4 October 2021

Brussels - IATA today painted a distorted and flawed picture of the airport industry, claiming that increases in charges at airports place the burden of the recovery exclusively onto airlines. The claim was made that this would stall recovery in air travel and damage international air connectivity.
This damaging assertion ignores the dire situation of Europe’s airports:

  • Airports in Europe have seen revenues collapsing by -60% in 2020 and by -65% in the first half of 2021. Due to the predominantly fixed nature of their costs, airports have been unable to reduce them in parallel with falling revenues1. Rating agencies and financial analysts have recognised that Europe’s airports have no margin for further cost reductions2.
  • Just like airlines, Europe’s airports have posted historic losses in this crisis. But unlike most prominent IATA member airlines based in Europe, they have not benefitted from the same financial largesse from their Governments. As a result, they have had no recourse but to take on massive debt at market conditions. Europe’s airports gross financial debt has so far increased by +200% compared to 2019.
  • While air traffic has started to pick up since June, financial prospects remain bleak – as most of Europe’s airports are facing a cost intensive and revenue weak recovery. This results from the need to scale up facilities and services to accommodate peaks in airlines’ own schedules while overall volumes still fail to generate the revenues required to cover costs. This is also a consequence of the generous airport slot usage waivers granted to airlines, which results in unused capacity. These factors are particularly hurting the large and hub airports.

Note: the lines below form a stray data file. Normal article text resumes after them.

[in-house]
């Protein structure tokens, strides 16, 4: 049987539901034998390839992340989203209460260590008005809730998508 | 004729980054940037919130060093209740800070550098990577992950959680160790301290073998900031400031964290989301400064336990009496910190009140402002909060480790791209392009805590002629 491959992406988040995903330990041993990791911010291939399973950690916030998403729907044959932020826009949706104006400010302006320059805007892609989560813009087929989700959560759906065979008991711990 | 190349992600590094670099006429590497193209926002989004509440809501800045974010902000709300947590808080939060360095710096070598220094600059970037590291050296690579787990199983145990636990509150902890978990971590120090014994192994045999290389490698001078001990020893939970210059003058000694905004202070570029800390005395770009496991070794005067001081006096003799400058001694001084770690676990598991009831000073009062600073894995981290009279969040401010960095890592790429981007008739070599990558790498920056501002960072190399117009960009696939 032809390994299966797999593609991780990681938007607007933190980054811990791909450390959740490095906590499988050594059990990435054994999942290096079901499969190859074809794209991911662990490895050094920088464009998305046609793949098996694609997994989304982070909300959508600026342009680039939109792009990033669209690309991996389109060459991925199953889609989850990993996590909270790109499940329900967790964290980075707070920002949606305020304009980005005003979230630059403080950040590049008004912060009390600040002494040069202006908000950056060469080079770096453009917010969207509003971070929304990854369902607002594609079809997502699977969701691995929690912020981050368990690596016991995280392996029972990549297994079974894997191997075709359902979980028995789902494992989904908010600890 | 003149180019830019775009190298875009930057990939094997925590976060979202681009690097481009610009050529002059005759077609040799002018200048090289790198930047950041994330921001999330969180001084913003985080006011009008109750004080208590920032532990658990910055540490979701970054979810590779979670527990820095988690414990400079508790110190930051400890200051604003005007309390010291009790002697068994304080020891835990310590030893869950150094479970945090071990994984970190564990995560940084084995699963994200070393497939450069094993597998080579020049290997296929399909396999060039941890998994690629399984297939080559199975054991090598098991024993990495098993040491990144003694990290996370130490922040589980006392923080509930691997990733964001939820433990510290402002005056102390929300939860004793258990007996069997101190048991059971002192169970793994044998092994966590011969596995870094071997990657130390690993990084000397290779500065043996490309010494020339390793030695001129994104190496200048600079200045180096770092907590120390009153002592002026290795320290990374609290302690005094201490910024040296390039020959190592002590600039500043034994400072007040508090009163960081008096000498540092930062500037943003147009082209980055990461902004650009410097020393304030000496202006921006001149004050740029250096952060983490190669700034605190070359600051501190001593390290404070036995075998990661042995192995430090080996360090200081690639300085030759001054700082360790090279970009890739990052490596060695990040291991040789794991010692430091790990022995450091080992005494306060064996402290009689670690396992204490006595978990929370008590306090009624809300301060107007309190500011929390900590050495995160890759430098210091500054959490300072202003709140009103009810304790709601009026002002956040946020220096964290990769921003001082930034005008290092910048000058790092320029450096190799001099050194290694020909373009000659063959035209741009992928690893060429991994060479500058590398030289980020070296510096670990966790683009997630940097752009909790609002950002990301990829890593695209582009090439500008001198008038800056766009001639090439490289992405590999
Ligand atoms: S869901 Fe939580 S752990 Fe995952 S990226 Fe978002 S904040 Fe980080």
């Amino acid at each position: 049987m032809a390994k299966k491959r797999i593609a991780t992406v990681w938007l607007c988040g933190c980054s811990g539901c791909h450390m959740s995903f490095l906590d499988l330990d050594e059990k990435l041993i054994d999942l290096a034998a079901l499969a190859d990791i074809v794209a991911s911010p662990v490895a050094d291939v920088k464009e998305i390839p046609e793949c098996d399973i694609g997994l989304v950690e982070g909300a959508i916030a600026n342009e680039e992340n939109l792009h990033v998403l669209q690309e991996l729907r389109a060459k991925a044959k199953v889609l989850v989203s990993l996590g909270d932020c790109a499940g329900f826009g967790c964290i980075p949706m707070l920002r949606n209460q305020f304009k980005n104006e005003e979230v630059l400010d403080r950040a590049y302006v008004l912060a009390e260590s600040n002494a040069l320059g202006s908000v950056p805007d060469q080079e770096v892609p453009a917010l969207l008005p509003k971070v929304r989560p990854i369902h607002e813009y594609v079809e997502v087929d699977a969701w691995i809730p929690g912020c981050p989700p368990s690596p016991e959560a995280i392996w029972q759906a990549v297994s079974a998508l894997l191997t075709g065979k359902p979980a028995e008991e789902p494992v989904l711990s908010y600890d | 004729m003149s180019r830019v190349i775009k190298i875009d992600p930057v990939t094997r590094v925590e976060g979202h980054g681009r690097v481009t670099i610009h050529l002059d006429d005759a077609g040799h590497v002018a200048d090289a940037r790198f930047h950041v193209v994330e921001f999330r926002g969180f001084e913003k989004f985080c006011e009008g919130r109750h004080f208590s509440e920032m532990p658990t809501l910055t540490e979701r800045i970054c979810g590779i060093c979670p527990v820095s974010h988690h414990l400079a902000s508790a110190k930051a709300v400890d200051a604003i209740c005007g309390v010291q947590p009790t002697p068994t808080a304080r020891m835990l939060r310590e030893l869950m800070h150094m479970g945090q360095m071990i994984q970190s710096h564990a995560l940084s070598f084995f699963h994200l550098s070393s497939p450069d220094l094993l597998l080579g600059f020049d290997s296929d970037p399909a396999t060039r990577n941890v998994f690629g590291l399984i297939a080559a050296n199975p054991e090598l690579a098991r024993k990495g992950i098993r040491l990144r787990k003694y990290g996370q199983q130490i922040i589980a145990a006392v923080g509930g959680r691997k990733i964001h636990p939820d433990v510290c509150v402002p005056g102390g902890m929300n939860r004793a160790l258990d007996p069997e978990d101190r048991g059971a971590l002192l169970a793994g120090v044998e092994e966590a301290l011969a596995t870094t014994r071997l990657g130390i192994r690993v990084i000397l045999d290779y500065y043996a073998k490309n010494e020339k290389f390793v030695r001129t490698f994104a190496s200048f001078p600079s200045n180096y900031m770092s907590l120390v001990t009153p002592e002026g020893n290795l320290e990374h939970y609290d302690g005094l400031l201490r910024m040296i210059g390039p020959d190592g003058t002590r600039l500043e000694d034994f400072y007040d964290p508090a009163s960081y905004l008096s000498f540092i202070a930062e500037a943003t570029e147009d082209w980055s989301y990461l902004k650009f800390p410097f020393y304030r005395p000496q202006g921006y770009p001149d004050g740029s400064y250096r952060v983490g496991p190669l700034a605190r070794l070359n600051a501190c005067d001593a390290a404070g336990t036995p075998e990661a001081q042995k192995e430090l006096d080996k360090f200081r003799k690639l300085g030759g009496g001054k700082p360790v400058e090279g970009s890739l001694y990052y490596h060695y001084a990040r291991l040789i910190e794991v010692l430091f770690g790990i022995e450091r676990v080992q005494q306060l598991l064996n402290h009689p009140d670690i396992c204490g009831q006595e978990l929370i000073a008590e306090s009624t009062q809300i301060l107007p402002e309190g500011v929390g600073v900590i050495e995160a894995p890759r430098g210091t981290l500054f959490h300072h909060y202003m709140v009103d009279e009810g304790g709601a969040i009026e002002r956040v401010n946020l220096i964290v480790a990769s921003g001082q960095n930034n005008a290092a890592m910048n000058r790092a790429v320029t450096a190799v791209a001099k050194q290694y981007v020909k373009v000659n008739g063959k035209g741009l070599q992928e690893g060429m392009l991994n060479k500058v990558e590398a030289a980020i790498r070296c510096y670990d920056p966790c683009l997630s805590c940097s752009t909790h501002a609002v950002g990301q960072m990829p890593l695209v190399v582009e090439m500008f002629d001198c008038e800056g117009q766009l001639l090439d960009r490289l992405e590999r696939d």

• As a result of the above, Europe’s airports are now facing an investment crunch and many will simply not be able to financially recover without increasing charges – unless Governments would be willing to step in and compensate airports for not doing so.

By requesting systematic freezes or reductions in airport charges, IATA is clearly forcing airports into further financial distress to the exclusive benefit of airlines. Frozen or lower airport charges would not prevent airlines from exercising their pricing power over consumers and raise air fares.

Recent Eurocontrol data shows that this is already happening – and this is a realistic prospect moving forward considering the supply pressures stemming from significantly downsized airline fleets. This was even recently stated clearly by the CEO of Ryanair3.
In that context, it is important to stress that all major airports in Europe are already tightly regulated, with regulator’s focus usually airport affordability for airlines rather than consumer interest and sustainability. This will need to change.
Olivier Jankovec, Director General of ACI EUROPE, said: “We should ultimately remember that airlines can afford to pay airport charges. Airlines only pay airports if they operate, and only weeks after they have collected revenue from passengers.  Airlines are ill-placed to give us a lesson in preserving the interests of customers, when they refused for months to refund passengers for flights that could not take place, with some still dragging their feet to do so.  The intervention of the European Commission on this is telling”.
 “The long-term recovery of the air transport eco-system will be secured through stabilising and further stimulating demand. These objectives are core to airports’ pricing structures with over 95% of Europe’s airports routinely offering rebates and incentives to airlines. Focusing on investment in sustainable infrastructure will be essential in the recovery as part of the Building Back Better agenda. This calls for increased cooperation and long-term alignment between all air transport eco-system partners, rather than short-term unilateral actions at the expense of others”.

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